I understand your point, but roles of professionals are expanding all the time. Why should more qualified, highly-trained physicians be bothered with mundane things such as patients going to the ER for sinus infections and sprained ankles? I don't think this takes anything away from you guys. Those nurses that claim that med school is not that much harder than nursing school don't have a clue. I think in general, NPs are pretty competent. The RNs with associates degrees that think they know everything are the ones I have a problem with. There needs to be more done about the GP shortage. I know with Obama's plan their pay is going to go up, but I think health care reform in general will may sway some people in deciding not to go into health care, just because of the factor of the unknown. I feel like this plan will not do anything about the GP shortage, so roles will have to evolve.
 

MountainPharmD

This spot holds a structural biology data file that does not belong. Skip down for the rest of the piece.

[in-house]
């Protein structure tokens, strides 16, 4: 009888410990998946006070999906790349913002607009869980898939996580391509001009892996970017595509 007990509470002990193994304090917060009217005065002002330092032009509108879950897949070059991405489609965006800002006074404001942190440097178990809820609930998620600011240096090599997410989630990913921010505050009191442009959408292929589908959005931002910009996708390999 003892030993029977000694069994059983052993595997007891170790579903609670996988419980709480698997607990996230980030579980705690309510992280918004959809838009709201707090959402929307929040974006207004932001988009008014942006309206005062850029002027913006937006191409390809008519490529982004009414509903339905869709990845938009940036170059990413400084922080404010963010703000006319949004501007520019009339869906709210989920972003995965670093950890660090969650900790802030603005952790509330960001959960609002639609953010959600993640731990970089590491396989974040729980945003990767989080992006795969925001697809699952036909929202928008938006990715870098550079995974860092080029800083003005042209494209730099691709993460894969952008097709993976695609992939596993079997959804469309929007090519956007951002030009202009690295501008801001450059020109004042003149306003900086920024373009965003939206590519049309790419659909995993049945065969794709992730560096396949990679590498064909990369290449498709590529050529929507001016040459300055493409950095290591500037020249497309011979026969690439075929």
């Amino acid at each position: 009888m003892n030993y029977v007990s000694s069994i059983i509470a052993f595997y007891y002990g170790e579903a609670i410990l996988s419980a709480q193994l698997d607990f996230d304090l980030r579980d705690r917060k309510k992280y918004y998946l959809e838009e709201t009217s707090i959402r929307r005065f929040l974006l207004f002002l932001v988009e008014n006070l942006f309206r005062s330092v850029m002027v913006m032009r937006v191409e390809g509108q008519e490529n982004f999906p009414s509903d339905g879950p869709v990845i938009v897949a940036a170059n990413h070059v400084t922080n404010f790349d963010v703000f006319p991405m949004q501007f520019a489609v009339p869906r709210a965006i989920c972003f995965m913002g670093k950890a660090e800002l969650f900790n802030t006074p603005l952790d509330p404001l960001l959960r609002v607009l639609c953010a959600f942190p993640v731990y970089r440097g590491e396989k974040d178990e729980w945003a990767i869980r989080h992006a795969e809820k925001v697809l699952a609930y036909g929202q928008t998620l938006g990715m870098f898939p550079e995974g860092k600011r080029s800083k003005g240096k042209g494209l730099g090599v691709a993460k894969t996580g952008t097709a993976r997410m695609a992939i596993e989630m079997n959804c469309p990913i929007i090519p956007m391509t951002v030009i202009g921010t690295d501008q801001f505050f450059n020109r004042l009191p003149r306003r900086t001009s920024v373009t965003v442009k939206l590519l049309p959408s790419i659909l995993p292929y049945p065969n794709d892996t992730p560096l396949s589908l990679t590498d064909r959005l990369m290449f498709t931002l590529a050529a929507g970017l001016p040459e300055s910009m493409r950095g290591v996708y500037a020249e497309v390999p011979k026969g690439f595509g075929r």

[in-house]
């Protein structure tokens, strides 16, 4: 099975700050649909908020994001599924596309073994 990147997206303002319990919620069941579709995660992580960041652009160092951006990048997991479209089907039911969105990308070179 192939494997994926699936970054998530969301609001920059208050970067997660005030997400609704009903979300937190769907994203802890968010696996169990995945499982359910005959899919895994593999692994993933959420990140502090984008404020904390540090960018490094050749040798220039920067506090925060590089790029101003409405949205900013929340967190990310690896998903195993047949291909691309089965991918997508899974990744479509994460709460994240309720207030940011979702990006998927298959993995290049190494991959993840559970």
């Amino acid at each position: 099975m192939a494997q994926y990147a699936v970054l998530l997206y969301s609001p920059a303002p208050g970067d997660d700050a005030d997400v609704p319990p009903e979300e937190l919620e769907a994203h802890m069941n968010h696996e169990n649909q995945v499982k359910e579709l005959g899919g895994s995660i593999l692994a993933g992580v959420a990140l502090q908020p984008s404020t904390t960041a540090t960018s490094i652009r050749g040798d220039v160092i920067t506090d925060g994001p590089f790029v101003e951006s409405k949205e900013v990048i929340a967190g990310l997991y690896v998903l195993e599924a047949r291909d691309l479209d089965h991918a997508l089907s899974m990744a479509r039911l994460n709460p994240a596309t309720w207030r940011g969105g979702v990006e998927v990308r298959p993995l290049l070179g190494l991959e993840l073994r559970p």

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If NP's want to do things that physicians do, then why don't they just go to medical school?

According to some of them it's really not that much harder than nursing school. But hey, who would want to go through all those years of medical school and residency when you could achieve the same ability to diagnose and treat diseases by spending lesser time in nursing school.

I wonder if in the nursing school interview rather than asking the candidates "why do you want to be a nurse" they ask "what don't you like about nursing, and how resolved are you to change the profession".
I can see it now. Nursing school interviews will be about weeding out all the candidates who actually want to be nurses.
 

MountainPharmD

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I understand your point, but roles of professionals are expanding all the time. .